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Ovarian Cancer forms in the tissues of the ovaries. In the United States, more women die of ovarian cancer each year than of cervical and endometrial cancers combined. Ovarian cancer occurs more often in white females than African American; however, African American women die at a higher rate. Ovarian cancer accounts for about three percent of all cancers among women. Arkansas averages approximately 188 ovarian cancer cases per year.
The following factors are thought to increase risk for the disease:
- Age - as women get older, the risk of developing ovarian cancer increases.
- Family history - a woman whose mother or sister has had ovarian cancer has a higher than average risk of developing the disease.
- Hormone replacement therapy/hormone therapy (in postmenopausal women)
- Fertility drug use
- Other risk factors have been suggested but the exact relationship remains unclear.
Although many of the risk factors cannot be avoided, studies suggest use of birth control pills, childbearing and breast-feeding, undergoing tubal ligation (sterilization) or hysterectomy (removal of ovaries and/or uterus) decrease the risk for ovarian cancer. The most crucial need for controlling ovarian cancer is effective prevention or early detection in high-risk women. However, because of the low incidence rate in the U.S., the value of screening all women is low.
The most common symptoms include:
- pelvic or abdominal pain
- trouble eating or feeling full quickly
- urinary symptoms such as urgency (always feeling like you have to go) or frequency (having to go often)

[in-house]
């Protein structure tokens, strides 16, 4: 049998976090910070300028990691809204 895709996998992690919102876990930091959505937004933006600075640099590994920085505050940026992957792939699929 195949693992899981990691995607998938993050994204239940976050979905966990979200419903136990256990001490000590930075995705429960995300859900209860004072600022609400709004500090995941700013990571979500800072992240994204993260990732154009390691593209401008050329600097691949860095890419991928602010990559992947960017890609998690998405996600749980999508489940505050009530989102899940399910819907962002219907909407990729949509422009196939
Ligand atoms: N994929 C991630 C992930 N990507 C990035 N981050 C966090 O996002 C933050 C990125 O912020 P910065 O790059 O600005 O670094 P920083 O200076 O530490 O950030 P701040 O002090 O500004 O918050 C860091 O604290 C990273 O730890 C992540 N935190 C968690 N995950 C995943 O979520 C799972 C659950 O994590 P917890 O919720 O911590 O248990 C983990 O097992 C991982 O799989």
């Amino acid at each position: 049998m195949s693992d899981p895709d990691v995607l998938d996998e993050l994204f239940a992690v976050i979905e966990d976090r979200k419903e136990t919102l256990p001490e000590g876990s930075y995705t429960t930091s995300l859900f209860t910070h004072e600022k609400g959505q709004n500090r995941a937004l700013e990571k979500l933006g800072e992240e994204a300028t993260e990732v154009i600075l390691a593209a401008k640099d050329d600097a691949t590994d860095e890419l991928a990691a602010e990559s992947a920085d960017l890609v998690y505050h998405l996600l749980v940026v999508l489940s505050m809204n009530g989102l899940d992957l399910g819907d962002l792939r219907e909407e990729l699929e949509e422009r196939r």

These symptoms are also common to other diseases. When they are caused by ovarian cancer, they tend to be persistent and represent a change from normal — for example, they occur more often or are more severe. If you have these symptoms almost daily for more than a few weeks, see your doctor.
Learn more about Ovarian Cancer
• The Arkansas Ovarian Coalition
• The National Cancer Institute
• National Ovarian Cancer Coalition
• Ovarian Cancer National Alliance
• American Cancer Society
Frequently Asked Questions
Q: Does ovarian cancer have signs and symptoms in its early stages?
Answer: The most common symptoms reported include: stomach bloating or discomfort, increased abdominal size or clothes that fit tighter around your waist, increased or urgent need to urinate and pelvic pain. Additional signs and symptoms are: persistent gas, indigestion or nausea, unexplained changes in bowel habits, unexplained weight loss or gain, loss of appetite, feeling full quickly during or after a meal and pain during sexual intercourse, a persistent lack of energy, low back pain or shortness of breath.
Q: Does the use of talc (talcum powder) as a feminine powder increases the risk of ovarian cancer?
Answer: Studies have found no overall risk of ovarian cancer from talc use.
Q: Is there any way to prevent ovarian cancer?
Answer: Currently there is no way of preventing ovarian cancer.